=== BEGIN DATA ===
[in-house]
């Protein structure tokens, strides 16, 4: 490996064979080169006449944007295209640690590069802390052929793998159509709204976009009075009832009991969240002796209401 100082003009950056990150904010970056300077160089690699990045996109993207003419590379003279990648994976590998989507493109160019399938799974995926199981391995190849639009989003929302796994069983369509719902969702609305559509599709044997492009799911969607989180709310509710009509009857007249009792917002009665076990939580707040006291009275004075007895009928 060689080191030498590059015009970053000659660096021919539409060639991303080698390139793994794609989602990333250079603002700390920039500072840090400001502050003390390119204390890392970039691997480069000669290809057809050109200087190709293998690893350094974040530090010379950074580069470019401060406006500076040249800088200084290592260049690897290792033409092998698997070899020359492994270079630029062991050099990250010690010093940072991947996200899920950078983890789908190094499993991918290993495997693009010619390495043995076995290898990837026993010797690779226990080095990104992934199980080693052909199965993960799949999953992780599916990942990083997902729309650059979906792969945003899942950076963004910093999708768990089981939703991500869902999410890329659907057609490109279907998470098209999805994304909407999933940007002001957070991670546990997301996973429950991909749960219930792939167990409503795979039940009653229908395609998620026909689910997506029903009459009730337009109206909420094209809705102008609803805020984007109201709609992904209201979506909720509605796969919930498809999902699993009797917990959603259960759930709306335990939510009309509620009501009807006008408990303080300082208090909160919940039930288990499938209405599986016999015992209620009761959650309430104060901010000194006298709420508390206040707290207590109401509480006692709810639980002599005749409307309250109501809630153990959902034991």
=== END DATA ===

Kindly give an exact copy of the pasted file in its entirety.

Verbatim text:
[in-house]
């Protein structure tokens, strides 16, 4: 490996064979080169006449944007295209640690590069802390052929793998159509709204976009009075009832009991969240002796209401 100082003009950056990150904010970056300077160089690699990045996109993207003419590379003279990648994976590998989507493109160019399938799974995926199981391995190849639009989003929302796994069983369509719902969702609305559509599709044997492009799911969607989180709310509710009509009857007249009792917002009665076990939580707040006291009275004075007895009928 060689080191030498590059015009970053000659660096021919539409060639991303080698390139793994794609989602990333250079603002700390920039500072840090400001502050003390390119204390890392970039691997480069000669290809057809050109200087190709293998690893350094974040530090010379950074580069470019401060406006500076040249800088200084290592260049690897290792033409092998698997070899020359492994270079630029062991050099990250010690010093940072991947996200899920950078983890789908190094499993991918290993495997693009010619390495043995076995290898990837026993010797690779226990080095990104992934199980080693052909199965993960799949999953992780599916990942990083997902729309650059979906792969945003899942950076963004910093999708768990089981939703991500869902999410890329659907057609490109279907998470098209999805994304909407999933940007002001957070991670546990997301996973429950991909749960219930792939167990409503795979039940009653229908395609998620026909689910997506029903009459009730337009109206909420094209809705102008609803805020984007109201709609992904209201979506909720509605796969919930498809999902699993009797917990959603259960759930709306335990939510009309509620009501009807006008408990303080300082208090909160919940039930288990499938209405599986016999015992209620009761959650309430104060901010000194006298709420508390206040707290207590109401509480006692709810639980002599005749409307309250109501809630153990959902034991």